A THOUSAND WORDS UNSPOKEN
Cast｜Jeremiah Ho, Derek Ho
Producer｜Franco Di Chiera, Derek Ho
Cinematographer｜Poonpat Don Vadhanasindhu
Dialogue｜English, Chinese, Hakka
Production Company｜Yellow Fellow Films
Filmmaker Derek Ho travels back to Singapore to explore how the adoption of Christianity has changed his brother Jeremiah and his sexuality. It unpacks the reunion of the two brothers who took radically different paths in coming to terms with their sexual identities as gay men. Derek also intends to reveal to Jeremiah a secret that has been buried for the last thirty years. A Thousand Words Unspoken is a portrait of love and trauma, where two brothers find themselves navigating the space between trust, faith and healing.
Derek is a Melbourne based documentary director, cameraperson and editor with a master degree in documentary from the Victoria College of The Arts.
Derek’s recent work has won numerous awards and has been showcased at numerous international film festivals, and even made it to the front page of New York Times.
Series Producer Lindsay Crouse speaks highly of Derek’s work: “The film is a breathtaking combination of exactly what we’re looking for: a relevant and high-stakes story, intimately told, with a creative stylistic approach. It was a perfect short documentary to present to our global audience.”
Derek loves documentary filmmaking because it holds a mirror up to society and makes us ponder, converse and be held accountable as a collective. It is also through this process of making documentaries challenges him to shed the layers of judgement through his own lens and gets to learn as much about others and about himself.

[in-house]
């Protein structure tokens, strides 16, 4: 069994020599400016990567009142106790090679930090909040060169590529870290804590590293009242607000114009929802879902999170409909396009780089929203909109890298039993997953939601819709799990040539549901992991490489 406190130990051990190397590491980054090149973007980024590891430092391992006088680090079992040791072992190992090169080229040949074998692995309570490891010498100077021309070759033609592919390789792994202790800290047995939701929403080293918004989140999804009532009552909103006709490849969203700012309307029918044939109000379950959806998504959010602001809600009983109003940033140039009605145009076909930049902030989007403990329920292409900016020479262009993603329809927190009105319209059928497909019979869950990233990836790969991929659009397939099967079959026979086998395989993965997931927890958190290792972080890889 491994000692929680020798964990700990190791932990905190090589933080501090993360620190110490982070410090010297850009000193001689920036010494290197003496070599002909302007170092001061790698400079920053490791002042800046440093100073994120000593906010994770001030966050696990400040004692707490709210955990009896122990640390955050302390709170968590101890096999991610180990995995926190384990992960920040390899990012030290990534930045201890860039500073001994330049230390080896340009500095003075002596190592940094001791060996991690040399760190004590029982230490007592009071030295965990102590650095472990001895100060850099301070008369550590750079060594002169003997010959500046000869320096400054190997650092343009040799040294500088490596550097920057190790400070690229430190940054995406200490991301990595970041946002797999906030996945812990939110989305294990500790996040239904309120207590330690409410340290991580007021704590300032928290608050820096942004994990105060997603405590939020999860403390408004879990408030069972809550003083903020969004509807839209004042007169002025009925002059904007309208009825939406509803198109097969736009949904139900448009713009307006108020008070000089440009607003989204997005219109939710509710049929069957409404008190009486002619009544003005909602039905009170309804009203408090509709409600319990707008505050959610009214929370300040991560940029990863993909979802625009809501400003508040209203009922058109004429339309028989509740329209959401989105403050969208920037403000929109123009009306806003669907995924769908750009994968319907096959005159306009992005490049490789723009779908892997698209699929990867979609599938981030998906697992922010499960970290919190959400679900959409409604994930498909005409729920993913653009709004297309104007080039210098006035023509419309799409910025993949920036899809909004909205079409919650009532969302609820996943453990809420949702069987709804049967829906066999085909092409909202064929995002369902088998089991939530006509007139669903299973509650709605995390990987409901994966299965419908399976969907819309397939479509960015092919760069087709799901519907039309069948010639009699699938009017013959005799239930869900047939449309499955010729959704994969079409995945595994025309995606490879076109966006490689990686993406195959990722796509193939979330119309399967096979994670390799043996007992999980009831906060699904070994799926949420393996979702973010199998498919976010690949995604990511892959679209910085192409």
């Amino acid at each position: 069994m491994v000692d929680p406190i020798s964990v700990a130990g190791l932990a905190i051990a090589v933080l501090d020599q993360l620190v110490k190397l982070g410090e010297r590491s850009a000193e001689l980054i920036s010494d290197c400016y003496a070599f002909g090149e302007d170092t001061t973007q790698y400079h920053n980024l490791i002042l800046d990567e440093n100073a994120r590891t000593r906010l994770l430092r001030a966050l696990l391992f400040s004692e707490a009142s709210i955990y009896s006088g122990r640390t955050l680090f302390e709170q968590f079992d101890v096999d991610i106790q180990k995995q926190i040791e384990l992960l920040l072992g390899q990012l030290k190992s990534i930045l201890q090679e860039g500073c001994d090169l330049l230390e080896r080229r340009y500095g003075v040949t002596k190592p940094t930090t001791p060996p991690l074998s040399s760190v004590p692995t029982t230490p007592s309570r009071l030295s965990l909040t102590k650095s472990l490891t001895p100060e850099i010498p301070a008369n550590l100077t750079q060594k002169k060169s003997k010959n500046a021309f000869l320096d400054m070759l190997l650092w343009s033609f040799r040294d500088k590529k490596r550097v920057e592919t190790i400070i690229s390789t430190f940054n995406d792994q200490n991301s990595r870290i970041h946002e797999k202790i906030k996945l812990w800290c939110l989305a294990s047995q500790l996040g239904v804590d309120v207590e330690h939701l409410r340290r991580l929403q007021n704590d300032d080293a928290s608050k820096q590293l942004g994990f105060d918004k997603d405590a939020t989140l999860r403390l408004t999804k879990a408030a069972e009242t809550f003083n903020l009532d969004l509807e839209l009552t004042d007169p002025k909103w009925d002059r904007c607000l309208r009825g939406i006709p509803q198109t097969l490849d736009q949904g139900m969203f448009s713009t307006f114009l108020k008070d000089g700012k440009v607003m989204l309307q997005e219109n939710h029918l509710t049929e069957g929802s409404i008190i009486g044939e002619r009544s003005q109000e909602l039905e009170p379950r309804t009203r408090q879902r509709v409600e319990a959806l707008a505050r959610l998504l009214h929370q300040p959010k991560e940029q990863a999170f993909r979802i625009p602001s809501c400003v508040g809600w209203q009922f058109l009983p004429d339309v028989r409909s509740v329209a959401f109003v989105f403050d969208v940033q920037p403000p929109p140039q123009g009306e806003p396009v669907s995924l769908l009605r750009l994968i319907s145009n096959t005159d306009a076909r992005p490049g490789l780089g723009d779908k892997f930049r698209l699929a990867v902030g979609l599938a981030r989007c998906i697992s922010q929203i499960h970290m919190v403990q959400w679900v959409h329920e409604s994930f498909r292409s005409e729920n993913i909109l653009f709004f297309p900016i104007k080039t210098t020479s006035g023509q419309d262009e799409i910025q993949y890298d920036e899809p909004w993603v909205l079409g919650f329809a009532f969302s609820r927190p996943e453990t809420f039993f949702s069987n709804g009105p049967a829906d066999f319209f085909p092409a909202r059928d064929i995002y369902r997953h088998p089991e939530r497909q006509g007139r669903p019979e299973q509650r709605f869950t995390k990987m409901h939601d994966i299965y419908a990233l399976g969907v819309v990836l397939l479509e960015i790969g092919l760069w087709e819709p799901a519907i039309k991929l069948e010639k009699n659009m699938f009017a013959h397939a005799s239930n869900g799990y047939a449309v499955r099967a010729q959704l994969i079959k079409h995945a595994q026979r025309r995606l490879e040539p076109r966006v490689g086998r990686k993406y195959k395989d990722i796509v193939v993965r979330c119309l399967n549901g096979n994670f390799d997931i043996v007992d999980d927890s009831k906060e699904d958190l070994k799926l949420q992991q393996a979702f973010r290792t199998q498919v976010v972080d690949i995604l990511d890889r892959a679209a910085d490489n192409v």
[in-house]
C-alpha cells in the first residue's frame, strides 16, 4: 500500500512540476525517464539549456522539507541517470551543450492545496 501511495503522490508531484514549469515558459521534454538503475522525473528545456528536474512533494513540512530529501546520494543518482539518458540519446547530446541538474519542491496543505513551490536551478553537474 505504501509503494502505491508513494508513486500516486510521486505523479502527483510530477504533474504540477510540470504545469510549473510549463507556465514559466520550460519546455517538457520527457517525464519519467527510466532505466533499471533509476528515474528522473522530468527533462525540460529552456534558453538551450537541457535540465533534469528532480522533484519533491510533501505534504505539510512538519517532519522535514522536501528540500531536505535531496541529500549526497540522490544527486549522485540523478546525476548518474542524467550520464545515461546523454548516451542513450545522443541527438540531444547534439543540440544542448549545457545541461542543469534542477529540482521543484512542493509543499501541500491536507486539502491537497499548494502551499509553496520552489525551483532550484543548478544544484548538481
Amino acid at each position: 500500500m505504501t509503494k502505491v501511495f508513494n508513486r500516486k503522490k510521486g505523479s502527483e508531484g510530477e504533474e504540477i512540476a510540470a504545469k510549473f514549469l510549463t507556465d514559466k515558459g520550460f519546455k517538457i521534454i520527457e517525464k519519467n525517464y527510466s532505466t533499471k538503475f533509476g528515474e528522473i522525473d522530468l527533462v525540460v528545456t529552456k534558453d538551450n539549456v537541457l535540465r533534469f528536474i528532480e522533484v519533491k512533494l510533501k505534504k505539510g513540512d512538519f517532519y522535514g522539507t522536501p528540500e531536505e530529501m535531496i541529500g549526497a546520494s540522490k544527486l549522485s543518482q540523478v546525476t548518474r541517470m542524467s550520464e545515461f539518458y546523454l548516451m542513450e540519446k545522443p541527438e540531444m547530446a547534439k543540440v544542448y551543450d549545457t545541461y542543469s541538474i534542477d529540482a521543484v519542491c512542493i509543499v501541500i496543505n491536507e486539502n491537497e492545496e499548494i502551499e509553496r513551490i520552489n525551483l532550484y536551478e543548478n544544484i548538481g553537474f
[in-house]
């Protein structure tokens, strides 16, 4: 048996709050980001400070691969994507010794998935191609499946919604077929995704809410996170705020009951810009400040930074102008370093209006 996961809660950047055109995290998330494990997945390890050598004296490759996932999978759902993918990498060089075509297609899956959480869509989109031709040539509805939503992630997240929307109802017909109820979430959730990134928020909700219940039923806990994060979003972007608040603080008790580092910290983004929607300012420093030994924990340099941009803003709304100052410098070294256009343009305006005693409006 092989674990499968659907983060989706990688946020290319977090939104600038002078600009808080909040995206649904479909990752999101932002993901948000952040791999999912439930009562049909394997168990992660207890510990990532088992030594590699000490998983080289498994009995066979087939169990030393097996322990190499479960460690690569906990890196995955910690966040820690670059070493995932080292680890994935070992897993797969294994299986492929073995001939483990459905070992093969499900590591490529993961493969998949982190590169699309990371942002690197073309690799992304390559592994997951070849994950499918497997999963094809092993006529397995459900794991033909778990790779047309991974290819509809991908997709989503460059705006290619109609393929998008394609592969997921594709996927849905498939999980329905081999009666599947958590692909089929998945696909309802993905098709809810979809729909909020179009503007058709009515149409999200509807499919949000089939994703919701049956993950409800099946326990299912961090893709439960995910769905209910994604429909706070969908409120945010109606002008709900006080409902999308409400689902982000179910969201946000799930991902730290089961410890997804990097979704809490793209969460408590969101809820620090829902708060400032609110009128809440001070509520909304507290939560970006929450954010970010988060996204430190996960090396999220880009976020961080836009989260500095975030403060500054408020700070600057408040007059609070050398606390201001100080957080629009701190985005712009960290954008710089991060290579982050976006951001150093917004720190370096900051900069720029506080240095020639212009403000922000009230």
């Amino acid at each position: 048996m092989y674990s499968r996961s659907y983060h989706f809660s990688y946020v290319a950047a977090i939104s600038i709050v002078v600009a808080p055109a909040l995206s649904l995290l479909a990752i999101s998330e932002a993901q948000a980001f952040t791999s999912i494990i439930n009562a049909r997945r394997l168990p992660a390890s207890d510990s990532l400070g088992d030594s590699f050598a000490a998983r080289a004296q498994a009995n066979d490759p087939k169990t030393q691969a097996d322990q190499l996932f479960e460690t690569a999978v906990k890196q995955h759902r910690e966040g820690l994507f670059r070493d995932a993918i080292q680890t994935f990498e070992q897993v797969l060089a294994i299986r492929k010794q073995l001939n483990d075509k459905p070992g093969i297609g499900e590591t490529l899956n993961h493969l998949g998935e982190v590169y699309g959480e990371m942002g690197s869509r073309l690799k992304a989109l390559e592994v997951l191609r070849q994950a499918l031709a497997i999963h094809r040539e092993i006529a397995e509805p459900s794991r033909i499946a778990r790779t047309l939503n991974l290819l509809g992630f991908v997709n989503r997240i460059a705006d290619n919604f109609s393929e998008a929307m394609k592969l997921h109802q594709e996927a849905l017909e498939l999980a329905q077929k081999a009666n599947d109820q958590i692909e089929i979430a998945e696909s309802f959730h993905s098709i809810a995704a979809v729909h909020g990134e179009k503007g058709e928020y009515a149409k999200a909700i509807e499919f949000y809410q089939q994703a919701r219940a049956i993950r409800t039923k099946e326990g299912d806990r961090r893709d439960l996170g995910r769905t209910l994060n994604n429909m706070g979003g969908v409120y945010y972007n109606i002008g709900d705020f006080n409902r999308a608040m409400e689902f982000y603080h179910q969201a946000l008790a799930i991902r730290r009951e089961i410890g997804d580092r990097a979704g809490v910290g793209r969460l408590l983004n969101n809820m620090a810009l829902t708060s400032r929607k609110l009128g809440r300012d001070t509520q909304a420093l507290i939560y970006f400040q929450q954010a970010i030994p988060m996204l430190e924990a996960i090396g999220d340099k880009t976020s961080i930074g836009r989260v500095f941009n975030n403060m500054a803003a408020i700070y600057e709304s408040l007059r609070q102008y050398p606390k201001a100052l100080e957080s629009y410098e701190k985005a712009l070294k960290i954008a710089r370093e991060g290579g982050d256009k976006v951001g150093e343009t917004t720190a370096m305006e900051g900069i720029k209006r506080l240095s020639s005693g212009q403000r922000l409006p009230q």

While Australia proposes a “Religious Discrimination Bill” and Singapore criminalises homosexuality with Penal Code 377A, I want to shine light on the conflict between sexuality and religion and the damage it can cause to families and individuals.
As a gay Asian man who has struggled with discrimination from society at large and from within the gay community due to my sexual orientation and race, it had led me to an experience that was deeply conflicted with self-acceptance for a long time. I also often wondered about the downward spiral of my brother’s life as a gay man and his recent denouncement of his sexual identity, and how much of that has got to do with his traumatic coming out experience that was caused by me. I know deep down whatever happened in the past can never be reversed.
Making this film is the first step towards letting go of the guilt and to forgive myself while working towards reconciliation and acceptance with my family, especially my brother. I am telling this very personal story for healing and closure. I also hope those who have doubted their value and existence can find strength from my story.